Transposition of the great arteries: Comparison of the late clinical outcome following anatomical versus physiological correction

Published

Journal Article

The aim of the present study was to compare the late results of two surgical methods used in children with the transposition of the great arteries. In 27 children (group 1) the arterial switch surgery (anatomical correction) was performed and in 17 children (group 2) the Mustard or Senning procedures (physiological correction)were applied. The mean duration of follow-up was 22 months in group 1 and 47 months in group 2. During the follow-up period, repeated clinical examination, ECG, Doppler echocardiography, 24 hour ambulatory ECG monitoring, and, when required, cardiac catheterisation, were performed. The complication rate was lower in patients from group 1 compared with patients from group 2. In group 1 a significant supravalvular stenosis of pulmonary artery occurred in two children: successful transcutaneous balloon angioplasty was performed in one, whereas the other child awaits for pulmonary artery stenting. Another child from group 1 required reoperation due to residual ASD. The systolic function and contractility of the heart was normal in all patients from group 1, and no patient from this group had significant cardiac arrhythmias or conduction disturbances recorded during ambulatory ECG monitoring. In group 2 in four patients stenosis of intraatrial venous systemic canals was present; in one of them (following Mustard procedure) with transvenous gradient of 15 mm Hg an intraatrial stent was successfully placed. In the other two children a significant tricuspid insufficiency due to ventricular dilatation was present. In 10 patients from this group rhythm and/or conduction disturbances were recorded during ambulatory ECG monitoring, and two of them required pacemaker implantation. In conclusion, our results suggest that anatomical correction of the transposition of the great arteries is superior to physiological correction. Transcutaneous balloon angioplasty or stenting may be successfully used to treat some]ale postoperative complications, independently of the type of surgical correction.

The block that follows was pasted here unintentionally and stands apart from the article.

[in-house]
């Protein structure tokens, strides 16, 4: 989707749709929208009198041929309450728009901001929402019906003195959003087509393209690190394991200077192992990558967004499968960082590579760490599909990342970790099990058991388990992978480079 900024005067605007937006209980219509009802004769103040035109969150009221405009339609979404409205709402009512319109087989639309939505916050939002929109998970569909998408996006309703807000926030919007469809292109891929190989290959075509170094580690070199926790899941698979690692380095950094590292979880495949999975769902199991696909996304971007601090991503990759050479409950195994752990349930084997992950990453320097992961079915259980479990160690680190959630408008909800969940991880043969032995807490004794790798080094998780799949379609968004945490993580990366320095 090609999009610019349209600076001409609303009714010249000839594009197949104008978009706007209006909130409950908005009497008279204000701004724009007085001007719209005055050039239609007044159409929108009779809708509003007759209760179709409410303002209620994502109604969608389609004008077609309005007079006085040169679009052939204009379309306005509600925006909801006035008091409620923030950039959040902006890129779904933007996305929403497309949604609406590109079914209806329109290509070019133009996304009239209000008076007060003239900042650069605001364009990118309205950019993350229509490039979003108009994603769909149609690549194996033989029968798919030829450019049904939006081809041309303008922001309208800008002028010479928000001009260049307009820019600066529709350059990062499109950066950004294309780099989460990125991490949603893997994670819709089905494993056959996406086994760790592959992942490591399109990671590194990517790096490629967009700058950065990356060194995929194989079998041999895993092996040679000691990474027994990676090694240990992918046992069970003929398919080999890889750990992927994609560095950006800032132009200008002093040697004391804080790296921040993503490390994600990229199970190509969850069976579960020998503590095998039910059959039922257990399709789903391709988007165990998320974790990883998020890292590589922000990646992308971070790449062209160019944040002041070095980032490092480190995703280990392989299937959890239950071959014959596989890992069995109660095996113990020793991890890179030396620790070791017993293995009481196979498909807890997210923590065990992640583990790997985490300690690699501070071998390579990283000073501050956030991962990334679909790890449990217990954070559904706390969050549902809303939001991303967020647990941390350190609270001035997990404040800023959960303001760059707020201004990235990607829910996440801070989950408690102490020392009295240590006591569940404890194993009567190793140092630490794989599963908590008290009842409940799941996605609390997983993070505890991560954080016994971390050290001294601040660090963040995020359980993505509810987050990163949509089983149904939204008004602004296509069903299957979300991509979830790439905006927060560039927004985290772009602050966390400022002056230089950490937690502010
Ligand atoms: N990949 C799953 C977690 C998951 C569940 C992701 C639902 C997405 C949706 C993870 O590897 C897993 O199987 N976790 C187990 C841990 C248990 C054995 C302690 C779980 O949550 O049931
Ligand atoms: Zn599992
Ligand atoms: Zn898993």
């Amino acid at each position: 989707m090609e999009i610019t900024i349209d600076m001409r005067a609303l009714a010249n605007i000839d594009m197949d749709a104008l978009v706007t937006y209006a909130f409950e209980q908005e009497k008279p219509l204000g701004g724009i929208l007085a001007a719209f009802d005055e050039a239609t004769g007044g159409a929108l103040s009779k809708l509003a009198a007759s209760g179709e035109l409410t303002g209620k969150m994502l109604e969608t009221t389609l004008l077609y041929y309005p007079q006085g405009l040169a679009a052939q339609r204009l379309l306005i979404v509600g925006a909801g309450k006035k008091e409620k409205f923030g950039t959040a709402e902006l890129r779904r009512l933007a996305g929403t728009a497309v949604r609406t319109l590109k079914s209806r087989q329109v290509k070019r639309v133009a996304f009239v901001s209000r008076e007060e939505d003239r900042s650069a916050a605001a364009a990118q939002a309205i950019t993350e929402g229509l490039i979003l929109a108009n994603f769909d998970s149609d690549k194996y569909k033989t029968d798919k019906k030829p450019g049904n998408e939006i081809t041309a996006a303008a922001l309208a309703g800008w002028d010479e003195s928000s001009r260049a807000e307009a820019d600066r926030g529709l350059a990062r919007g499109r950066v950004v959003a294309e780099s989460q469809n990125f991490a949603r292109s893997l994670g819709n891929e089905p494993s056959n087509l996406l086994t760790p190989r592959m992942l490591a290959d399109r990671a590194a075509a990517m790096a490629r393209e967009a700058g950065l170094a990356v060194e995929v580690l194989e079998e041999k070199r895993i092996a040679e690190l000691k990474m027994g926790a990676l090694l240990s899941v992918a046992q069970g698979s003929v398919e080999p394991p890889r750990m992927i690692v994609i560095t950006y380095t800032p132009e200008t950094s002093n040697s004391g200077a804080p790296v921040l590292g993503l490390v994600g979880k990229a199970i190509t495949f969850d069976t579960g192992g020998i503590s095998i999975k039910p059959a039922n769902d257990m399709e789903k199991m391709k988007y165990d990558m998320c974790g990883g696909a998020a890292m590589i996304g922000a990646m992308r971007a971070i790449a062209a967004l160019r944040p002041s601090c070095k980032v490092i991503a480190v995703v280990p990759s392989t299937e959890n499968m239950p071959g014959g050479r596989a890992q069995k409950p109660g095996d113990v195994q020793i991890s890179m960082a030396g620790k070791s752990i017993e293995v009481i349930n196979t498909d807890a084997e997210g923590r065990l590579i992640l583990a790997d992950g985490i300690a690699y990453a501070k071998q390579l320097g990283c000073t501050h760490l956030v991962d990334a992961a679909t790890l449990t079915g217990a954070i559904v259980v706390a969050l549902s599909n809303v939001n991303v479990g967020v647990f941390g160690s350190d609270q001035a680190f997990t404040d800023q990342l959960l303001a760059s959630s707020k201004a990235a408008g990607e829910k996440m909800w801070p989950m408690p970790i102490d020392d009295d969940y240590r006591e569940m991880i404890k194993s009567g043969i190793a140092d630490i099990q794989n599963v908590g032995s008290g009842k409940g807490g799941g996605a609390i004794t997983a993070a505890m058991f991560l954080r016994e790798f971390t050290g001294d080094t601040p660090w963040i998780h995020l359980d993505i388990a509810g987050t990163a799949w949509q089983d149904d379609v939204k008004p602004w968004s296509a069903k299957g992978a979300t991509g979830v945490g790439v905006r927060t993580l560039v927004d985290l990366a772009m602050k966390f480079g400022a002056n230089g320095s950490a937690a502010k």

Duke Authors

Cited Authors

  • Bialkowski, J; Chodor, B; Kowalska, M; Szkutnik, M; Wojtalik, M; Frycz, M; Goldstein, L; Grzybowski, A; Karwot, B; Baranowska, A; Pawelec-Wojtalik, M

Published Date

  • January 1, 1996

Published In

Volume / Issue

  • 44 / 6

Start / End Page

  • 529 - 534

International Standard Serial Number (ISSN)

  • 0022-9032

Citation Source

  • Scopus